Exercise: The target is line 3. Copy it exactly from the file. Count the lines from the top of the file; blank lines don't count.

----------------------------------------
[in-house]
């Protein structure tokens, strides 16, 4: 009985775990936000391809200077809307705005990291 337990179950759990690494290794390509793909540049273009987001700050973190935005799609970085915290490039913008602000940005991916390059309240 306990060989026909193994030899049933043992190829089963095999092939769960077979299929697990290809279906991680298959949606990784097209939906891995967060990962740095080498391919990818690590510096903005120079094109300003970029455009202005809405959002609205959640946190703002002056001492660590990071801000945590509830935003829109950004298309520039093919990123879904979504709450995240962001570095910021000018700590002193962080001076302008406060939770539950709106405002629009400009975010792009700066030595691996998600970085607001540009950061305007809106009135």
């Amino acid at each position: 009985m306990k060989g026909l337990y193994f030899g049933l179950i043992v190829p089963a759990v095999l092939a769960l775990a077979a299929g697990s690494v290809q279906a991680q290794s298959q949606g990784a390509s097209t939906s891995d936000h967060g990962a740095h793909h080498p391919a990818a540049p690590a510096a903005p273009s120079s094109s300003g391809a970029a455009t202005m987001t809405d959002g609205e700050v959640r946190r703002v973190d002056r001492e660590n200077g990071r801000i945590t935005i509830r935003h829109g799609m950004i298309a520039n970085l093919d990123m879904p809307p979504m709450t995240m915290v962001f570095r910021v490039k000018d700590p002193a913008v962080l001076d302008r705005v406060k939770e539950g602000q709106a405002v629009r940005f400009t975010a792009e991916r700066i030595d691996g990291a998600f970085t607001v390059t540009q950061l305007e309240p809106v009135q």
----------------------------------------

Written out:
């Amino acid at each position: 009985m306990k060989g026909l337990y193994f030899g049933l179950i043992v190829p089963a759990v095999l092939a769960l775990a077979a299929g697990s690494v290809q279906a991680q290794s298959q949606g990784a390509s097209t939906s891995d936000h967060g990962a740095h793909h080498p391919a990818a540049p690590a510096a903005p273009s120079s094109s300003g391809a970029a455009t202005m987001t809405d959002g609205e700050v959640r946190r703002v973190d002056r001492e660590n200077g990071r801000i945590t935005i509830r935003h829109g799609m950004i298309a520039n970085l093919d990123m879904p809307p979504m709450t995240m915290v962001f570095r910021v490039k000018d700590p002193a913008v962080l001076d302008r705005v406060k939770e539950g602000q709106a405002v629009r940005f400009t975010a792009e991916r700066i030595d691996g990291a998600f970085t607001v390059t540009q950061l305007e309240p809106v009135q």